Story: 3/29

Michael Gordon

Clouded Yellow

Cantaloupe, 2018

Migrating butterflies & Witnessing 9/11

An album of contemporary classical music can often contain several pieces, each with it’s own strong and unique theme. This creates an great challenge for the graphic designer – how do you represent each of the pieces with a single cover image?

Michael Gordon’s release Clouded Yellow – with four pieces performed by the Kronos Quartet – is one of my favourite examples of using an intuitive approach to find a visual connection between the works. The pieces on the album were very different: the eponymous work imagined floating in a dense cloud of migrating butterflies while another Sad Park used recordings of very young children telling of their experiences of witnessing 9/11.

The programme notes revealed some common musical themes in the four works: blurred harmonies and melodies, thick atmosphere, chords sliding in and out of tune and complex interlocking patterns.

With the title work in mind, I searched images of yellow butterflies, close-up butterfly details, then blurry pictures of butterflies. These all seemed too literal so I searched images of clouds, then of air turbulence, then intersecting turbulent clouds. I’d created many sketches but nothing had really moved me yet. I started to search random patterns of movement, fractals and chaotic pendulums.

Eventually I found a stock image of rose petals fluttering on a black background, these shapes reminded me of butterflies without actually being butterflies. The image was too sparse so I worked on repeatedly layering and blurring parts of the image until I had created a cloud of shapes that I was happy with.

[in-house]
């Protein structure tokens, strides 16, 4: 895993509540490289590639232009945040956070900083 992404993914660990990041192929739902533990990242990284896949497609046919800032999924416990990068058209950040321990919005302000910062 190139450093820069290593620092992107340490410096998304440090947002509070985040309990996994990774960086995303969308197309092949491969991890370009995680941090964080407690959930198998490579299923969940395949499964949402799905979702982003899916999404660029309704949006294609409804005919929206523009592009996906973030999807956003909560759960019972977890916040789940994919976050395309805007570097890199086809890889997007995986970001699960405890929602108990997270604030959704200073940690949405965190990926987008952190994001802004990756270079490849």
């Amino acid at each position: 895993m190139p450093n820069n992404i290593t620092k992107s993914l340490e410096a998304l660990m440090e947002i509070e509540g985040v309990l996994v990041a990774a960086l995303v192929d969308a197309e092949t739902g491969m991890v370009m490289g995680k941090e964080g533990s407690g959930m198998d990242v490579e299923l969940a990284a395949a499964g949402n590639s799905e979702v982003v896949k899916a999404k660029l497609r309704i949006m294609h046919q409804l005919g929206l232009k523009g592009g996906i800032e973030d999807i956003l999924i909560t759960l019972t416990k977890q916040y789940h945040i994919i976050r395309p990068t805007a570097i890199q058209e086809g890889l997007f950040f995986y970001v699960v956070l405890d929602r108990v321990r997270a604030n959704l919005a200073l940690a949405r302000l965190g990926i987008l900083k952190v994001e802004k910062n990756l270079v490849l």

I continued to work with the compostion and placement of this cloud. When the shapes finally sat at the top of the frame, suddenly an image of papers and debris falling from the twin towers and the idea of a cloud of yellow butterflies collided in my mind. There was an ambiguity in the emotional tone of the image now that made sense to me: both celebration and mourning could be present.

David Harrington of the Kronos Quartet initially rejected this cover. I was downhearted and prepared myself to start the design process from scratch. After a couple of days though, I received an unexpected email:

“Dear Denise,
I’m home now and have revisited your proposed cover for ‘Clouded Yellow’ … Also, I re-listened to the entire album again with your cover in sight. Then last night I saw the closing of the Winter Olympics. As you know, everything we do is constantly bathed in light cast by all sorts of things—not least of which is the high school massacre and 45’s stupid, evil idea to have our teachers armed with guns in their classrooms.
This is all a way to say that I’ve changed my mind and think we should go ahead with your cover exactly as is.”